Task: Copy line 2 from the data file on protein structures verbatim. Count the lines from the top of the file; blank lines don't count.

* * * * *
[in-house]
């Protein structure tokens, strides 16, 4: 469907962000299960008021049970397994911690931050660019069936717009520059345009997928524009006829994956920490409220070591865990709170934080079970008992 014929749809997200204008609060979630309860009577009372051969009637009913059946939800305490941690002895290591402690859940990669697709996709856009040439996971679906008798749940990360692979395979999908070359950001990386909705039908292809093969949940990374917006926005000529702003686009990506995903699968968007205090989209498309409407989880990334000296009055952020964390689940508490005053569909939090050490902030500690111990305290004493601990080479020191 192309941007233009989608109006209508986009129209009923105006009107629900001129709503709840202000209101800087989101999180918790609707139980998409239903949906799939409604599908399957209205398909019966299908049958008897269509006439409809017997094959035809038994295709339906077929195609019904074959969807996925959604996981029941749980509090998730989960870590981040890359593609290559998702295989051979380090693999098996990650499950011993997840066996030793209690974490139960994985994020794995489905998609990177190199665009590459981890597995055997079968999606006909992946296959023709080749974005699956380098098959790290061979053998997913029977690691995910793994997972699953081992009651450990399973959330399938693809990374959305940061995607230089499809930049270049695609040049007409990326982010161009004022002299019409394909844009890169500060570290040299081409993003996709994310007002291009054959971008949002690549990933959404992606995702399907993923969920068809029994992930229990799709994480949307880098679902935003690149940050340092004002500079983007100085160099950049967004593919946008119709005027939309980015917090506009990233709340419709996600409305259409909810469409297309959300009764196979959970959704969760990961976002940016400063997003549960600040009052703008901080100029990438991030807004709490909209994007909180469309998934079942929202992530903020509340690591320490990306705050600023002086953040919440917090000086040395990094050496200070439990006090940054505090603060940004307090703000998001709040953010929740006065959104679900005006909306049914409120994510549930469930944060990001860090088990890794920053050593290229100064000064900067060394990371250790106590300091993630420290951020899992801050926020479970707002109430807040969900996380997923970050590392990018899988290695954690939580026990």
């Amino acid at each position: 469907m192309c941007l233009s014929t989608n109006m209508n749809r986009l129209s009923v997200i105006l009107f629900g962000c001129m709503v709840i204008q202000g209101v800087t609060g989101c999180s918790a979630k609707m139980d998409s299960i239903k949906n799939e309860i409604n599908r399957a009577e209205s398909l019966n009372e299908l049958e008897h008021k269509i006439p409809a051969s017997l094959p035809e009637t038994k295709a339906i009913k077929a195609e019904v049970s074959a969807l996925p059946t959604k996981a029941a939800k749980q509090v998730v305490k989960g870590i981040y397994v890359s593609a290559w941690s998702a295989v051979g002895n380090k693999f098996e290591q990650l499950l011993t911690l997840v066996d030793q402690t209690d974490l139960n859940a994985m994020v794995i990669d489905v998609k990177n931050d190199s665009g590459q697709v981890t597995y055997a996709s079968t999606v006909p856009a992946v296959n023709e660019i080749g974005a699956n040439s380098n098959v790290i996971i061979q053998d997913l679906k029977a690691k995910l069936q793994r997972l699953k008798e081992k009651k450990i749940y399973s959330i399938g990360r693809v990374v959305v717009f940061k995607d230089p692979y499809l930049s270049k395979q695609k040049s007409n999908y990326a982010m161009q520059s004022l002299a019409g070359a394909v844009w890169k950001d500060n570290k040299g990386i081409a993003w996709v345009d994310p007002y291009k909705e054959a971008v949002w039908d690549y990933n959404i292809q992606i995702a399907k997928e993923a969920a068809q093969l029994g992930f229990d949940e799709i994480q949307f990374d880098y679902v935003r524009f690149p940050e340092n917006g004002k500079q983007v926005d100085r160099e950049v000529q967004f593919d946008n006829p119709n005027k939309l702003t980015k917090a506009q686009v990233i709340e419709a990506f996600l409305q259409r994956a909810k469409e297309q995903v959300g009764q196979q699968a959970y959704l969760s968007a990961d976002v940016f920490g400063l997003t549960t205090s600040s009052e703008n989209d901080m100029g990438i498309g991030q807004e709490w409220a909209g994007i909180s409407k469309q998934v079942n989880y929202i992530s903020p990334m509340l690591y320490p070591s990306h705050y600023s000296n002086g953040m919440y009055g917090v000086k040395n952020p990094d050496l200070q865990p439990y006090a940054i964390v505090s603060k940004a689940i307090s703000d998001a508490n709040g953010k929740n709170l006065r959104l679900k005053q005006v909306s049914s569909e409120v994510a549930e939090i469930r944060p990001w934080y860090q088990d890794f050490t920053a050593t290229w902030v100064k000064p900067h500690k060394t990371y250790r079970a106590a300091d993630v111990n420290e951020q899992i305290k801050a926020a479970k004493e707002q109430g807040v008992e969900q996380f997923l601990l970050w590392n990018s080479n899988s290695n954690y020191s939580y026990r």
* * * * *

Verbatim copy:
């Protein structure tokens, strides 16, 4: 469907962000299960008021049970397994911690931050660019069936717009520059345009997928524009006829994956920490409220070591865990709170934080079970008992 014929749809997200204008609060979630309860009577009372051969009637009913059946939800305490941690002895290591402690859940990669697709996709856009040439996971679906008798749940990360692979395979999908070359950001990386909705039908292809093969949940990374917006926005000529702003686009990506995903699968968007205090989209498309409407989880990334000296009055952020964390689940508490005053569909939090050490902030500690111990305290004493601990080479020191 192309941007233009989608109006209508986009129209009923105006009107629900001129709503709840202000209101800087989101999180918790609707139980998409239903949906799939409604599908399957209205398909019966299908049958008897269509006439409809017997094959035809038994295709339906077929195609019904074959969807996925959604996981029941749980509090998730989960870590981040890359593609290559998702295989051979380090693999098996990650499950011993997840066996030793209690974490139960994985994020794995489905998609990177190199665009590459981890597995055997079968999606006909992946296959023709080749974005699956380098098959790290061979053998997913029977690691995910793994997972699953081992009651450990399973959330399938693809990374959305940061995607230089499809930049270049695609040049007409990326982010161009004022002299019409394909844009890169500060570290040299081409993003996709994310007002291009054959971008949002690549990933959404992606995702399907993923969920068809029994992930229990799709994480949307880098679902935003690149940050340092004002500079983007100085160099950049967004593919946008119709005027939309980015917090506009990233709340419709996600409305259409909810469409297309959300009764196979959970959704969760990961976002940016400063997003549960600040009052703008901080100029990438991030807004709490909209994007909180469309998934079942929202992530903020509340690591320490990306705050600023002086953040919440917090000086040395990094050496200070439990006090940054505090603060940004307090703000998001709040953010929740006065959104679900005006909306049914409120994510549930469930944060990001860090088990890794920053050593290229100064000064900067060394990371250790106590300091993630420290951020899992801050926020479970707002109430807040969900996380997923970050590392990018899988290695954690939580026990």